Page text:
Spring barley: maximise your chance of achieving malting specification
Even if you’re growing spring barley out of necessity because of difficulties establishing winter crops, don’t treat it as a Cinderella crop.
If it’s in the rotation, you might as well grow it for maximum margin.
The UK produces some of the best quality malting barley in the world, and Scotland has not been able to grow enough spring malting barley to meet its strong demand for distilling recently.
Over the years, Syngenta has carried out countless trials on spring barley quality and yield.
So what are the five key things to consider?
1. Get grain nitrogen content right
Achieving the correct grain nitrogen (grain N) content is crucial for malting barley.
As a rule of thumb, domestic brewing markets want 1.6-1.75% grain N, while malt distilling requires grain N below 1.65%. But these may vary, so check your contract if you have one.
Grain N can be influenced by a number of factors – such as season, land type, drilling date and rotational position. So these must be taken into account.
With fertiliser, higher nitrogen doses and later applications will tend to increase grain N, and the optimum nitrogen dose (and timing) can vary by variety.
Adjusting fertiliser regimes according to the variety and field situation is therefore key.
Growing Laureate for brewing
Looking at the popular dual-purpose variety Laureate, as a guide when growing it for brewing, we suggest applying a split nitrogen dose before GS15. Trials over three years showed nitrogen fertiliser could be increased to 150 kg/ha to increase yield without exceeding the 1.75% grain N threshold. However, there wasn’t much point in going above 150 kg/ha, because yield didn’t get any higher.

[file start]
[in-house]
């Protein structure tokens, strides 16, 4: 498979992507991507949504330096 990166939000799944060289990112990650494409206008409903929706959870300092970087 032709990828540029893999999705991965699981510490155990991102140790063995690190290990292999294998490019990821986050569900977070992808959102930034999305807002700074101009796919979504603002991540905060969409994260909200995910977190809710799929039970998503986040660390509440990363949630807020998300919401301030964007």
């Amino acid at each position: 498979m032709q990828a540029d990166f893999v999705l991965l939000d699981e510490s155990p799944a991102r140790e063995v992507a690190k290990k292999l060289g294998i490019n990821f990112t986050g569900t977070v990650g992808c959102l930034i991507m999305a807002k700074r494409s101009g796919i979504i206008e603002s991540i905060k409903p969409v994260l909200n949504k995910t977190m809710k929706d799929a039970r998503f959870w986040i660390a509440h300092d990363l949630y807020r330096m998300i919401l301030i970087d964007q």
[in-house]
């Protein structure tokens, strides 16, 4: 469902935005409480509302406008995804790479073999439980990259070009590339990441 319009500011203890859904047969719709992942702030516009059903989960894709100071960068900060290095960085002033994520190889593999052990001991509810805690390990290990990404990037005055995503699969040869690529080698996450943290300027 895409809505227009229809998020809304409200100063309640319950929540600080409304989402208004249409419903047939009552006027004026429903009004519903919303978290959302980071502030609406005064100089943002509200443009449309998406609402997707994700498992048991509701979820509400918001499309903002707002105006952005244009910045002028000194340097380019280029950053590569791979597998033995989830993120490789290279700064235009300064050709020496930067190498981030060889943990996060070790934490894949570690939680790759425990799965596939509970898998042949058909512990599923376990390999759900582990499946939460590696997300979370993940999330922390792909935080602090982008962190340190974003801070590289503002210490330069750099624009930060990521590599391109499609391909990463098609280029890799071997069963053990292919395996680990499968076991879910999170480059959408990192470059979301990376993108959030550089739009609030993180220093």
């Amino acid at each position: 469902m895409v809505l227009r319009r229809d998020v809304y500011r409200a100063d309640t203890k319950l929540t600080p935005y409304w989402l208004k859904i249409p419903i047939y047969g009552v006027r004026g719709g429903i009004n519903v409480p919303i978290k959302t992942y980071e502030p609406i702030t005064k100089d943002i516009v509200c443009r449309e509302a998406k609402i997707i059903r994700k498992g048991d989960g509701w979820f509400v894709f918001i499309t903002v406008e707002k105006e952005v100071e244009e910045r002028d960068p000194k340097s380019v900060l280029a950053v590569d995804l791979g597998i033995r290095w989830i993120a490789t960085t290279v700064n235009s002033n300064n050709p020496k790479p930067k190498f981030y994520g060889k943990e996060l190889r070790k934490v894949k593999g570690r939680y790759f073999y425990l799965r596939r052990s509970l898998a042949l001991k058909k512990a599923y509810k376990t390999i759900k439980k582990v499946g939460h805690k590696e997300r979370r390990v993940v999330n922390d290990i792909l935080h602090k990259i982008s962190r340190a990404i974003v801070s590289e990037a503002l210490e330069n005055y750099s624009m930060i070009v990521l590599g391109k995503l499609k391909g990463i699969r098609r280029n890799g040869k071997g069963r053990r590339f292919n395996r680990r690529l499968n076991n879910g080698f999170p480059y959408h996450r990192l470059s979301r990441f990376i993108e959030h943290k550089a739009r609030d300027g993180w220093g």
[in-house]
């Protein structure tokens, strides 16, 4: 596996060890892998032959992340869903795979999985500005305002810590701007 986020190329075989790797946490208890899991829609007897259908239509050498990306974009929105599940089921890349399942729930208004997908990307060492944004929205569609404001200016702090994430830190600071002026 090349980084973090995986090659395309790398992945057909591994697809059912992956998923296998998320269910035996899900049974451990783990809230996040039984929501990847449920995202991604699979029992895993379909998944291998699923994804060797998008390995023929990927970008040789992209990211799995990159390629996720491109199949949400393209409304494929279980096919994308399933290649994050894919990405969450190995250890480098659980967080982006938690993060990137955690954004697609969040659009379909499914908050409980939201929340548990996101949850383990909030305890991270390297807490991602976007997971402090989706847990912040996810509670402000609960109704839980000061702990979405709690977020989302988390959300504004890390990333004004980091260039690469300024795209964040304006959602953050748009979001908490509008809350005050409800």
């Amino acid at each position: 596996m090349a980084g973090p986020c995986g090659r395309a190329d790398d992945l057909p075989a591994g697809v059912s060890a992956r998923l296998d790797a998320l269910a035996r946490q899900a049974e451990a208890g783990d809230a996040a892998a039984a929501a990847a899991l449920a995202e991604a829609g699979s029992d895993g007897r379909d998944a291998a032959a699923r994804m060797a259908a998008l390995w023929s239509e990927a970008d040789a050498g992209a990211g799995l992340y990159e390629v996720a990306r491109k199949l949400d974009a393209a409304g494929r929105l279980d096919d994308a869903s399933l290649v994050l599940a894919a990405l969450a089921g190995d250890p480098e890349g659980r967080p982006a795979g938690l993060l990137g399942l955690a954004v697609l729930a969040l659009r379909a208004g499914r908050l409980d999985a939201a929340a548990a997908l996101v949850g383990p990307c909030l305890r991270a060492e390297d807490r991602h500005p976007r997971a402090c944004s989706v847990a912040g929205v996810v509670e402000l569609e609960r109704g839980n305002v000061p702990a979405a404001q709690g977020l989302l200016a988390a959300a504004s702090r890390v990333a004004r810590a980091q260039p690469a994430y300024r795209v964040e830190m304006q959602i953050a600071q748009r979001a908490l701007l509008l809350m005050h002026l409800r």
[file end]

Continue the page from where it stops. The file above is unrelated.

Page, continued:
Growing Laureate for distilling
When growing Laureate for malt distilling, less nitrogen should be applied. In this case, trials showed nitrogen fertiliser could be increased to 125 kg/ha to raise yield without exceeding the 1.65% grain N threshold, but if increasing to 150 kg/ha, then % grain N became more marginal. Timing-wise for malt distilling, we suggest either a split application or applying it all in the seedbed. If you’re used to growing a lower-yielding variety that doesn’t dilute its grain N as much, you may find you have leeway to apply a bit more nitrogen with Laureate.
2. Achieve good grain size and specific weight
Whether growing for malting or indeed feed, if you are selling spring barley grain, then producing high specific weights and low screenings is key.